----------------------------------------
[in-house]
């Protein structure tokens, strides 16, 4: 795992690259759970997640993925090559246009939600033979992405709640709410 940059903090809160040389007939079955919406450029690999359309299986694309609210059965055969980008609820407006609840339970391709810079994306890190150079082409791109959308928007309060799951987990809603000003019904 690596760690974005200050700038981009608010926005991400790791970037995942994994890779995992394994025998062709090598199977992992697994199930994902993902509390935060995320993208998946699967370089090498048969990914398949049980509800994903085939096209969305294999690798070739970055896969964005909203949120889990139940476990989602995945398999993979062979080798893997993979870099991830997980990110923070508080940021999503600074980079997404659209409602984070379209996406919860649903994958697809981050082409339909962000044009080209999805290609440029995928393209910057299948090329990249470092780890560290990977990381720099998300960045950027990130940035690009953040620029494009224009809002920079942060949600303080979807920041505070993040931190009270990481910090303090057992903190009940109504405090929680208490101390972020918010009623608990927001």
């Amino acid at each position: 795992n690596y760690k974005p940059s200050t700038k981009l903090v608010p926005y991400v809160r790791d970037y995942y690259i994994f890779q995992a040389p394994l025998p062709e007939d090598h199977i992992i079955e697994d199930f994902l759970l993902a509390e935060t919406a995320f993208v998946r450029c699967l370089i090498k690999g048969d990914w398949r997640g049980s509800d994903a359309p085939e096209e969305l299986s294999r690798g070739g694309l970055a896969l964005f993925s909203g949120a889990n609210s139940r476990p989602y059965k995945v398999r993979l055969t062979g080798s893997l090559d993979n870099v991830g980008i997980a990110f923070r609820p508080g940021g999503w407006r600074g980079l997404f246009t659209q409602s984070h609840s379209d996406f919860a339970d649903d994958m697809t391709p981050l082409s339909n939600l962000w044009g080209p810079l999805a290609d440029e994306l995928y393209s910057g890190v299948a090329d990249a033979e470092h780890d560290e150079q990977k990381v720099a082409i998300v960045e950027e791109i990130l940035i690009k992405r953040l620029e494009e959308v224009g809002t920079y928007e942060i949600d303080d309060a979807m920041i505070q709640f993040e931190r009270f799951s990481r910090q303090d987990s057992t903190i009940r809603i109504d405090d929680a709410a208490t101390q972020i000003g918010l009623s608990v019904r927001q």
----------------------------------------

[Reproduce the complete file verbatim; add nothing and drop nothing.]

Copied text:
[in-house]
């Protein structure tokens, strides 16, 4: 795992690259759970997640993925090559246009939600033979992405709640709410 940059903090809160040389007939079955919406450029690999359309299986694309609210059965055969980008609820407006609840339970391709810079994306890190150079082409791109959308928007309060799951987990809603000003019904 690596760690974005200050700038981009608010926005991400790791970037995942994994890779995992394994025998062709090598199977992992697994199930994902993902509390935060995320993208998946699967370089090498048969990914398949049980509800994903085939096209969305294999690798070739970055896969964005909203949120889990139940476990989602995945398999993979062979080798893997993979870099991830997980990110923070508080940021999503600074980079997404659209409602984070379209996406919860649903994958697809981050082409339909962000044009080209999805290609440029995928393209910057299948090329990249470092780890560290990977990381720099998300960045950027990130940035690009953040620029494009224009809002920079942060949600303080979807920041505070993040931190009270990481910090303090057992903190009940109504405090929680208490101390972020918010009623608990927001």
């Amino acid at each position: 795992n690596y760690k974005p940059s200050t700038k981009l903090v608010p926005y991400v809160r790791d970037y995942y690259i994994f890779q995992a040389p394994l025998p062709e007939d090598h199977i992992i079955e697994d199930f994902l759970l993902a509390e935060t919406a995320f993208v998946r450029c699967l370089i090498k690999g048969d990914w398949r997640g049980s509800d994903a359309p085939e096209e969305l299986s294999r690798g070739g694309l970055a896969l964005f993925s909203g949120a889990n609210s139940r476990p989602y059965k995945v398999r993979l055969t062979g080798s893997l090559d993979n870099v991830g980008i997980a990110f923070r609820p508080g940021g999503w407006r600074g980079l997404f246009t659209q409602s984070h609840s379209d996406f919860a339970d649903d994958m697809t391709p981050l082409s339909n939600l962000w044009g080209p810079l999805a290609d440029e994306l995928y393209s910057g890190v299948a090329d990249a033979e470092h780890d560290e150079q990977k990381v720099a082409i998300v960045e950027e791109i990130l940035i690009k992405r953040l620029e494009e959308v224009g809002t920079y928007e942060i949600d303080d309060a979807m920041i505070q709640f993040e931190r009270f799951s990481r910090q303090d987990s057992t903190i009940r809603i109504d405090d929680a709410a208490t101390q972020i000003g918010l009623s608990v019904r927001q």